Recently we had the pleasure of converting a print book to an ebook. In the early days of eBook creation, physical books were literally scanned, and images of their pages were shown in eReaders. Things have changed.
Today new ebooks are, in their essentials, little websites. Ebook reader interfaces are like web browsers, and eBooks themselves are built out of XHTML files. (XHTML is a very narrow, strict version of HTML.)
Taking a manuscript and making it usable as an eBook is a multi-step process. First, you have to remove a bunch of stuff your word processing program generates in the background, then you need to lay it out in a series of simple, clean, HTML/CSS documents. In much the same way website developers have to deal with the vagaries of various browsers and viewport sizes, writing HTML and CSS for eBooks requires knowledge of the limitations of different eReaders and their display capabilities. Ebooks, even more than websites, allow the viewer to control aspects of the display such as font, font-size, page background color (white, black or sepia), and whether the text is broken up into screen-sized pages, or just flows continuously. Font options, by the way, are few. Newer Apple devices allow for greater variety in font choices and will even honor choices made by the book designer; Amazon Readers do not. The bottom line is, if you already have a print book, the eBook will be able to reflect some of the overall design scheme of the print book, but can’t be an exact replica.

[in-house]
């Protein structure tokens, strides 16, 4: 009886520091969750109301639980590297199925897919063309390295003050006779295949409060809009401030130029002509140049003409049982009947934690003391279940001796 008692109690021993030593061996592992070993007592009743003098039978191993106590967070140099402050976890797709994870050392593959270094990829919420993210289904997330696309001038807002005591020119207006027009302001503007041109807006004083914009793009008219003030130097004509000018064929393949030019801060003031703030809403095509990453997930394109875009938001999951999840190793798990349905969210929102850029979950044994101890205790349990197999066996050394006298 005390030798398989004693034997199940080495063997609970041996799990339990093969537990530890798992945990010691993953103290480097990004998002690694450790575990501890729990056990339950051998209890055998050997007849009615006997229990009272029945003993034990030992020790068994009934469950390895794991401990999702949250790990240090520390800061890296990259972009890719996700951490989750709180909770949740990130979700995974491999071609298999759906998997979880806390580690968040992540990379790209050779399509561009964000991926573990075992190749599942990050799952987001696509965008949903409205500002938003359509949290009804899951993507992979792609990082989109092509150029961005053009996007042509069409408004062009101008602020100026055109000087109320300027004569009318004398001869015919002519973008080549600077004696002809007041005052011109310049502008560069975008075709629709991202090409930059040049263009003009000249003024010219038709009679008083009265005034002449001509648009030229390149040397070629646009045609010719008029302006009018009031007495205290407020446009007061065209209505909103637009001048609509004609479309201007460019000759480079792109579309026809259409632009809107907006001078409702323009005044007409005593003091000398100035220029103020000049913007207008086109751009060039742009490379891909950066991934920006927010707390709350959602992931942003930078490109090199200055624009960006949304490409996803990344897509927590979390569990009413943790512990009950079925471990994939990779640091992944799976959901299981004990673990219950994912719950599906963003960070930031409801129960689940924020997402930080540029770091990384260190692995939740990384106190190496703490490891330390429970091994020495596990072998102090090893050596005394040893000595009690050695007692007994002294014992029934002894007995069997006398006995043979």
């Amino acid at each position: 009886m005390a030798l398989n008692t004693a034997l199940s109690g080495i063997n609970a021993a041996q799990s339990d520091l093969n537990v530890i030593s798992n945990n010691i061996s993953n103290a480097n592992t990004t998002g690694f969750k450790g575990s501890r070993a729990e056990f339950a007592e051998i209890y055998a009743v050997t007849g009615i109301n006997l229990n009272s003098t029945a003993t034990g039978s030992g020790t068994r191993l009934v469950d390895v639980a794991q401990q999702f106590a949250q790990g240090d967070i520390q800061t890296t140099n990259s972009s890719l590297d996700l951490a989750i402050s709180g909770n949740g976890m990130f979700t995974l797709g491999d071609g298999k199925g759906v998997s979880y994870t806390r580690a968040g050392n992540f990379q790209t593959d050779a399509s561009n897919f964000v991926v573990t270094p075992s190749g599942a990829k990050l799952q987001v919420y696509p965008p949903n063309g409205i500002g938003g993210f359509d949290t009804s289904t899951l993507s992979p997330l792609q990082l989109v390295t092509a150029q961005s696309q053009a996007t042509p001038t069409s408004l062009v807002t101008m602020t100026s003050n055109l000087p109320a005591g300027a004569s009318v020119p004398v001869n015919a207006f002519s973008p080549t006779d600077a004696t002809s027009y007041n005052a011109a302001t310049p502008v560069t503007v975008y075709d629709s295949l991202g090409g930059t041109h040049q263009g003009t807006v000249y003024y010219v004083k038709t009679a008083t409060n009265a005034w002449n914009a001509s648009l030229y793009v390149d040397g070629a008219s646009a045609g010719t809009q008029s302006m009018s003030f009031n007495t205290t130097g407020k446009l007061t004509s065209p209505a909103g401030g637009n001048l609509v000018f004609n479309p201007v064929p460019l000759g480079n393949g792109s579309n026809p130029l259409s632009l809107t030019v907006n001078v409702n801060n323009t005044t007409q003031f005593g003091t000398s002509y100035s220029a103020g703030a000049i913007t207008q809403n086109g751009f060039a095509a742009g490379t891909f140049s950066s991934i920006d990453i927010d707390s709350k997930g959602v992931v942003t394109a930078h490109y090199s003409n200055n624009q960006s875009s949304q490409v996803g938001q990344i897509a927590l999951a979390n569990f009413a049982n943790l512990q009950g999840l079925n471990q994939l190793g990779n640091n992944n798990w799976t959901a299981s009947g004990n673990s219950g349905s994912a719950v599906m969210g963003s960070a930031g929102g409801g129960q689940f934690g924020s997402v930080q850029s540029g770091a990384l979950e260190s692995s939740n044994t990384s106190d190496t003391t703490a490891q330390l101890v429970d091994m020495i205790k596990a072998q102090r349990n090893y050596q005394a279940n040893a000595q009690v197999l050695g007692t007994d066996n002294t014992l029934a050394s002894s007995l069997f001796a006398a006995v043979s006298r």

Once the HTML version is completed it gets converted into an EPUB file, which can then be adapted or converted by Amazon, Apple (iBooks), Barnes & Noble, and others, to be readable on their specific devices or via their software.
Many people, manuscript in hand, head over to Amazon to create their eBook and quickly discover the process is more complicated than they expected. There are “how-to’s” available, and, like so many things on the web, you can do it yourself if you have the time and motivation to figure it out. Or you can call us!